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review 2017-07-25 20:19
"Canadian West: When Calls the Heart" by Janette Oke
When Calls the Heart (Canadian West #1) - Janette Oke

I'm not a fan of the description on the back of this book. "Beth discovers that [Wynn] also has determined never to marry." Okay, we don't get to that part until page 164 (out of 221). It doesn't make sense for this information to be made known before reading it. To make things worse, for a portion of the book, we are supposed to believe that Wynn is already married (though it's obvious he isn't, even without the poor description, which brings me to my next point).

It was frustrating how naïve Elizabeth could be. First she couldn't figure out that Higgins was planning on marrying her, despite his aggressive flirting. Then she took ridiculous precautions to protect herself from "wolves" -- they're animals; not zombies! Next she couldn't stand the mice in her house, but couldn't stomach any methods of getting rid of them. Then she couldn't figure out why a man named Wynn Delaney would have an interest in a child named Phillip Delaney. And when she finally realized that there was a family connection, she couldn't imagine any other connection between the two beside father and child. Like, she thought Wynn was married with children and flagrantly flirting with her in front of everyone in town including his wife, despite otherwise being a respectable man. How is it that she's so sensitive to flirting except when it came from Higgins, anyway?

(spoiler show)


Also, normally, I hate it when people complain about a book (or movie) being "preachy" because I feel like they're being overly sensitive and acting like they were tricked into reading a "Christian" book despite the fact that the description of the book was very open about the spiritual content. However, in the case of When Calls the Heart, "preachy" is an accurate description. Whether that's a bad thing or not, I don't know. I felt like it was a bit unnatural, like it switched to the author speaking directly to the reader instead of conversations within the story.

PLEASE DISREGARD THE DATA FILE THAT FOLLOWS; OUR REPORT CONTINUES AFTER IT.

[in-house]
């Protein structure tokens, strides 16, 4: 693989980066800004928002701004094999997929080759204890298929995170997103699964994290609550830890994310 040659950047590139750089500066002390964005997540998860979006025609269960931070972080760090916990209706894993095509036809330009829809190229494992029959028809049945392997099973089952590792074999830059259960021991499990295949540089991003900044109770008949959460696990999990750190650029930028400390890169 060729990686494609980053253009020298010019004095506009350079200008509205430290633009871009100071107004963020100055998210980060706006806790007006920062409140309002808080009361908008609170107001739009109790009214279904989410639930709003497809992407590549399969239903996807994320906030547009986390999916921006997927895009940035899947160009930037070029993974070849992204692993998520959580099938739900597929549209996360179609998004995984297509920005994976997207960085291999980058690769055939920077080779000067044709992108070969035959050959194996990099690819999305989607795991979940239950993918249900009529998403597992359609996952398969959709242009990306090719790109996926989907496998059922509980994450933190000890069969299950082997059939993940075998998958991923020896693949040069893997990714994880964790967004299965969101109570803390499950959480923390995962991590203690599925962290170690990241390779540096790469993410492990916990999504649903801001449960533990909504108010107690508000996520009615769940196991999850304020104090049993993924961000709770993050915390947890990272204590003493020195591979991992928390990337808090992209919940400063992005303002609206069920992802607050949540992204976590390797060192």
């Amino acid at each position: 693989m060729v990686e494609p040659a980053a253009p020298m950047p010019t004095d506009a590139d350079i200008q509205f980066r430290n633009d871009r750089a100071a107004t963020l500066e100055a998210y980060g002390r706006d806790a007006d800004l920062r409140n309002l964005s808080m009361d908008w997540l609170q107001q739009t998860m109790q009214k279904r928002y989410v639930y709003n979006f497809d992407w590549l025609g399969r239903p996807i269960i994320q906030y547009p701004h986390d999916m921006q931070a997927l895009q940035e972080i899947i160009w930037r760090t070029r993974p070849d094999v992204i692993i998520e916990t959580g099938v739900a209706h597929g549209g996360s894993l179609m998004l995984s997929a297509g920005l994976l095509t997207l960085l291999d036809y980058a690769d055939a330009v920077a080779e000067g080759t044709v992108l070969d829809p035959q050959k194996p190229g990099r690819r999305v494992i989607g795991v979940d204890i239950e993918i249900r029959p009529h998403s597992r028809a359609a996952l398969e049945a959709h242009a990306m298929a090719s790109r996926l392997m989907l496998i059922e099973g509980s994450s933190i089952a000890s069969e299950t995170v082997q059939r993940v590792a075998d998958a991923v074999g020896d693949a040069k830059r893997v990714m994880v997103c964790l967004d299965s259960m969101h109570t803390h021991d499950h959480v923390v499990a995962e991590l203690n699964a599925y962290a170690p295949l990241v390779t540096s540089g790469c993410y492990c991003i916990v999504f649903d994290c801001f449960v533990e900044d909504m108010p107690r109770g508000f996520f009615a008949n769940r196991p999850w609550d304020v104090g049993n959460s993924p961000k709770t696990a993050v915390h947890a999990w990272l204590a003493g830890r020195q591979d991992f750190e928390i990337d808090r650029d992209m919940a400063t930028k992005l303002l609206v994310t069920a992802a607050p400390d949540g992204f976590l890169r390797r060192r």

I did still enjoy it. Though I couldn't tell you why. I do love Wynn Delaney's name. There's one good thing. Haha. Doesn't it just roll off the tongue? Anyway, I'll continue the series, but there are other Janette Oke books I'd recommend rather than this one.

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text 2017-07-21 22:25
Go Wild!
The Extinction Club - Jeffrey Moore

This was my first experience of work by Canadian author, Jeffrey Moore and perhaps to the author's credit 'The Extinction Club" isn't easily pidgeon-holed. It's certainly thrilling, but there are also elements of brutal crime, a key character (Celeste) is a teenager, but it's not really a 'young adult' novel, at one point crumbs even seemed to be leading down the path of a ghost/monster story, but no. What does stand out is the use of the book as a brash exposé of the abject capacity of man for cruelty and the depraved abuse of wild animals, as well as their own kind. Designed to be hard-hitting, in parts the book adopts the tenor of a documentary and yet the tension builds from the classic clash of good and evil.

 

Nile Nightingale is an unlikely hero. Hiding out in the Laurentian mountains of Quebec, from a series of stateside misdemeanors and a litigious ex-partner with designs on his inheritance, the recovering alcoholic is in poor shape. However, when he rescues a discarded burlap sack from sinking into marshland, he discovers inside 14 year-old Celeste, beaten and stabbed. Both damaged by their respective experiences. Nile and Celeste contrive to rehabilitate each other and rediscover the spirit to not be cowed, but rather to find the courage to stand up for what it right.